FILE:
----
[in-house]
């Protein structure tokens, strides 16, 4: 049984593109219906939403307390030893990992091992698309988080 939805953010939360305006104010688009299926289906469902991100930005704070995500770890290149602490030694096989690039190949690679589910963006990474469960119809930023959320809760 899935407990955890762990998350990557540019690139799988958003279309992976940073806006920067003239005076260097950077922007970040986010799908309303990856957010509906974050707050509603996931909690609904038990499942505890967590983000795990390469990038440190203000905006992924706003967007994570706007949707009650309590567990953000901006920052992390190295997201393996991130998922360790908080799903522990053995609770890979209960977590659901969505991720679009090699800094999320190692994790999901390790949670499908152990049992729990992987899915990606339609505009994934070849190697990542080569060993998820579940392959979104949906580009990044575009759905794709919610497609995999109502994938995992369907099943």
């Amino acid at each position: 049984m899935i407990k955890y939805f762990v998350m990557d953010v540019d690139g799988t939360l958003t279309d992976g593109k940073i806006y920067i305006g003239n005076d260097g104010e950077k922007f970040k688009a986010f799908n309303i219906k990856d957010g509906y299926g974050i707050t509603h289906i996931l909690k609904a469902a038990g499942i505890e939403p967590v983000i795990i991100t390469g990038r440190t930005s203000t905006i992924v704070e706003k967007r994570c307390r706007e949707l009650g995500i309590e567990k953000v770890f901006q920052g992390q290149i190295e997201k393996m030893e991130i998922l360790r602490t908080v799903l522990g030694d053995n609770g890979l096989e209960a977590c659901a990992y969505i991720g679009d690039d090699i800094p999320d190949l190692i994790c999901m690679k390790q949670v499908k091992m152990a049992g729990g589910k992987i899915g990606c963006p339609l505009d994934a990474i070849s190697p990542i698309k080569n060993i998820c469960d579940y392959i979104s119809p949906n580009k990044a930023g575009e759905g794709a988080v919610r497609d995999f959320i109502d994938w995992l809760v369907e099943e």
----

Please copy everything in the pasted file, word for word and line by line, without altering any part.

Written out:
[in-house]
């Protein structure tokens, strides 16, 4: 049984593109219906939403307390030893990992091992698309988080 939805953010939360305006104010688009299926289906469902991100930005704070995500770890290149602490030694096989690039190949690679589910963006990474469960119809930023959320809760 899935407990955890762990998350990557540019690139799988958003279309992976940073806006920067003239005076260097950077922007970040986010799908309303990856957010509906974050707050509603996931909690609904038990499942505890967590983000795990390469990038440190203000905006992924706003967007994570706007949707009650309590567990953000901006920052992390190295997201393996991130998922360790908080799903522990053995609770890979209960977590659901969505991720679009090699800094999320190692994790999901390790949670499908152990049992729990992987899915990606339609505009994934070849190697990542080569060993998820579940392959979104949906580009990044575009759905794709919610497609995999109502994938995992369907099943």
């Amino acid at each position: 049984m899935i407990k955890y939805f762990v998350m990557d953010v540019d690139g799988t939360l958003t279309d992976g593109k940073i806006y920067i305006g003239n005076d260097g104010e950077k922007f970040k688009a986010f799908n309303i219906k990856d957010g509906y299926g974050i707050t509603h289906i996931l909690k609904a469902a038990g499942i505890e939403p967590v983000i795990i991100t390469g990038r440190t930005s203000t905006i992924v704070e706003k967007r994570c307390r706007e949707l009650g995500i309590e567990k953000v770890f901006q920052g992390q290149i190295e997201k393996m030893e991130i998922l360790r602490t908080v799903l522990g030694d053995n609770g890979l096989e209960a977590c659901a990992y969505i991720g679009d690039d090699i800094p999320d190949l190692i994790c999901m690679k390790q949670v499908k091992m152990a049992g729990g589910k992987i899915g990606c963006p339609l505009d994934a990474i070849s190697p990542i698309k080569n060993i998820c469960d579940y392959i979104s119809p949906n580009k990044a930023g575009e759905g794709a988080v919610r497609d995999f959320i109502d994938w995992l809760v369907e099943e």